Ferrets and parrots have many traits in common. They are both highly intelligent, social animals and are great pets for people who are not able to have cats and dogs (whether by allergies or living situations). It is understandable that many people who would be interested in owning a ferret might also have an interest in parrots or vice versa.
A preliminary search on the internet may tell you that letting both of these species in your household could be ill-advised. Ferrets are well documented to have injured or killed pet parrots to the horror of their owners. Ferrets are members of the weasel family and, like their wild relatives, they are incredibly skilled predators. With only 2,500 years of domestication, their predatory drive and instincts have not been dulled to the same degree as dogs and cats. Although they make sweet and loving pets to their human companions, there are many considerations and precautions necessary for those who would like to own ferrets and other "prey" type animal companions.
Our Feathered Friends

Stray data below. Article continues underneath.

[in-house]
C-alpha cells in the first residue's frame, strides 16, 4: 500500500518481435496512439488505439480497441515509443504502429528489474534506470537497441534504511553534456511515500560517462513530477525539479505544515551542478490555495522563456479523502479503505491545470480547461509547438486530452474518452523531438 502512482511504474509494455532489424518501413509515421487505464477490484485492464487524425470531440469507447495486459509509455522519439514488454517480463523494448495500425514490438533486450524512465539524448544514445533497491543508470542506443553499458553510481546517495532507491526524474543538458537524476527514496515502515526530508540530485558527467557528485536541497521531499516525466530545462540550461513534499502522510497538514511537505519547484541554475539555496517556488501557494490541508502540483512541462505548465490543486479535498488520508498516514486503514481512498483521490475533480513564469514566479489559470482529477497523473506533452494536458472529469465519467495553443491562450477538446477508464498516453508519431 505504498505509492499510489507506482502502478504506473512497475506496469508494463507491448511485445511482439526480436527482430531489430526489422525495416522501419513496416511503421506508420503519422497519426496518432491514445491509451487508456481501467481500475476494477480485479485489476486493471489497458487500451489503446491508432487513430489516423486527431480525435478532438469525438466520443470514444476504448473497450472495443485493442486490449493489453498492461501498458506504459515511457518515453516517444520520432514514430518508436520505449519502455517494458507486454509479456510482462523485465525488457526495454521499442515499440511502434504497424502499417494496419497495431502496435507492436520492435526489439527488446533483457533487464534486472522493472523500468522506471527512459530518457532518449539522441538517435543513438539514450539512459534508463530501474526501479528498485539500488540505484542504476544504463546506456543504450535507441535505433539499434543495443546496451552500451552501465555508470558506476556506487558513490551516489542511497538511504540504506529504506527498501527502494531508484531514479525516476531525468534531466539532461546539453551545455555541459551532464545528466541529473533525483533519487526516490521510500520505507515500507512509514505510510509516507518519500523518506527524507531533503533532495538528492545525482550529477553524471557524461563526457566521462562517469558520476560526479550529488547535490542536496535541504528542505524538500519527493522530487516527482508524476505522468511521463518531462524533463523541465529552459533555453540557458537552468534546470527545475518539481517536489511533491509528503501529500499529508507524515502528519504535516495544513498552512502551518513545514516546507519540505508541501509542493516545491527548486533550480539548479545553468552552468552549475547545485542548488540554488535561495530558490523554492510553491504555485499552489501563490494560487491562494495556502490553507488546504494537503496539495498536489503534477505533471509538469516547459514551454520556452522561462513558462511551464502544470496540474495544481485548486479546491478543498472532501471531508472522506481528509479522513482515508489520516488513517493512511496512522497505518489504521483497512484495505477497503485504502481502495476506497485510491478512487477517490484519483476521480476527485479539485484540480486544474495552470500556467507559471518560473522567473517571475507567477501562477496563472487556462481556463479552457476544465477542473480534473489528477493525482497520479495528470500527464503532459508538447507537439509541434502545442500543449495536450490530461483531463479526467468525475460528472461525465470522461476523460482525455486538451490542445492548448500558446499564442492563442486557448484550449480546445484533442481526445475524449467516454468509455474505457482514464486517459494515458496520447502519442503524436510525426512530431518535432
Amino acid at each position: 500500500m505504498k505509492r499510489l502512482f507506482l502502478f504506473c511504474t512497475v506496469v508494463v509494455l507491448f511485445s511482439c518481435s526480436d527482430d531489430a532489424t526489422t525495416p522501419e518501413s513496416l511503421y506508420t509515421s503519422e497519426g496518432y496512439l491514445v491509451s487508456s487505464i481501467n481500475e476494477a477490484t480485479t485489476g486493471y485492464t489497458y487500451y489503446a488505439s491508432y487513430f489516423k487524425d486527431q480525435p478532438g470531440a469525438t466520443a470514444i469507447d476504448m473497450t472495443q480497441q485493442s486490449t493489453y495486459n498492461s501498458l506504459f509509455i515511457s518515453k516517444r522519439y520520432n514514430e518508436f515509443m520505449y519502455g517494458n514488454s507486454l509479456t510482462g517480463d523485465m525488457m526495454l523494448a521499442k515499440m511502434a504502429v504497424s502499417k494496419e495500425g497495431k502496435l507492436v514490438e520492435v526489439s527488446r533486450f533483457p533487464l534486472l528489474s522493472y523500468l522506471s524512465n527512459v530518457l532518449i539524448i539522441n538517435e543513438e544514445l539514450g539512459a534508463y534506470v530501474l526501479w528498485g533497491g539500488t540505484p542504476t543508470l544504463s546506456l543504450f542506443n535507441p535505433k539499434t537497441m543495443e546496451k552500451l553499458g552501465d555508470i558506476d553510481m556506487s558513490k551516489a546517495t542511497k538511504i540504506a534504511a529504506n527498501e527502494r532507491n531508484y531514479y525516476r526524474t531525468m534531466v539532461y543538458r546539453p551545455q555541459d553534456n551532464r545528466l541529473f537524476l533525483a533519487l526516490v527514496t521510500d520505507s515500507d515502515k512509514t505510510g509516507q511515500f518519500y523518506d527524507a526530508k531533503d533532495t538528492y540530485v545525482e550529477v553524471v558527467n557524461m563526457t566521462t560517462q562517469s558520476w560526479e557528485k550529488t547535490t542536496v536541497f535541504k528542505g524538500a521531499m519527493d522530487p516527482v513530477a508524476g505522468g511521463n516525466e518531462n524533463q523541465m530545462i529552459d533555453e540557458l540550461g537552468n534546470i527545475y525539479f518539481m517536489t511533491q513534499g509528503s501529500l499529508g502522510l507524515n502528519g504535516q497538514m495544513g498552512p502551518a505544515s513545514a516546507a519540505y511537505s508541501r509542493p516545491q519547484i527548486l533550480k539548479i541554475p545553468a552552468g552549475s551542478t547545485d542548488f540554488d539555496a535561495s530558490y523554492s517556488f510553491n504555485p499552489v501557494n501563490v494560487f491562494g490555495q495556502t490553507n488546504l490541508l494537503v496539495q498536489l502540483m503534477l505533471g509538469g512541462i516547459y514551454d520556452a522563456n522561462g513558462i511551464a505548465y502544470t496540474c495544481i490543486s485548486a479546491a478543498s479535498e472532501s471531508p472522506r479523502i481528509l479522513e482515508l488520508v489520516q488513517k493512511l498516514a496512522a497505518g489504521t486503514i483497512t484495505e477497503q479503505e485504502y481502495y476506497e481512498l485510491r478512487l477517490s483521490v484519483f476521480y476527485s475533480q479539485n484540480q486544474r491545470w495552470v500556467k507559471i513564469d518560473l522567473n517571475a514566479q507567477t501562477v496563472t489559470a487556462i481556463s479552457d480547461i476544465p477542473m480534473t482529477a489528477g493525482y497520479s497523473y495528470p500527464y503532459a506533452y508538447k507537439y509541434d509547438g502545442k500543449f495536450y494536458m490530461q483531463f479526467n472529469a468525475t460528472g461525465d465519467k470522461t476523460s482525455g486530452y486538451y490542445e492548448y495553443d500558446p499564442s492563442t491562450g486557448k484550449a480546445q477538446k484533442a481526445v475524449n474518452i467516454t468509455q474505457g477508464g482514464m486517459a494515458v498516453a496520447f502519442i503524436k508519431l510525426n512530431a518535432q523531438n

Many people may focus on the issues surrounding the mammalian part of this multi-species household equation, but it is also important to consider the parrot's health and behavior. Smaller parrots may recognize ferrets as potential predators which could cause them to become stressed at the sight of them. Other parrots may interpret ferrets as a curiosity or a nuisance. Parrots will become stressed if they feel trapped and unable to escape the view of potential predators. Parrots also tend to defend their territory, food, and favorite people which may cause them to try to attack the ferret instead of retreating from it (which would arguably be the safer option for the bird). Parrots with clipped wings not only lack the ability to fly away from a threat, but will be more likely to act aggressively towards an animal that causes them fear. Parrots that act in a fearful manner (screaming, fluttering the wings, flying, or trying to bite) will appear more interesting a ferret and are more likely to trigger the ferret's predatory reflexes. This does not mean that a calm parrot is safe around ferrets.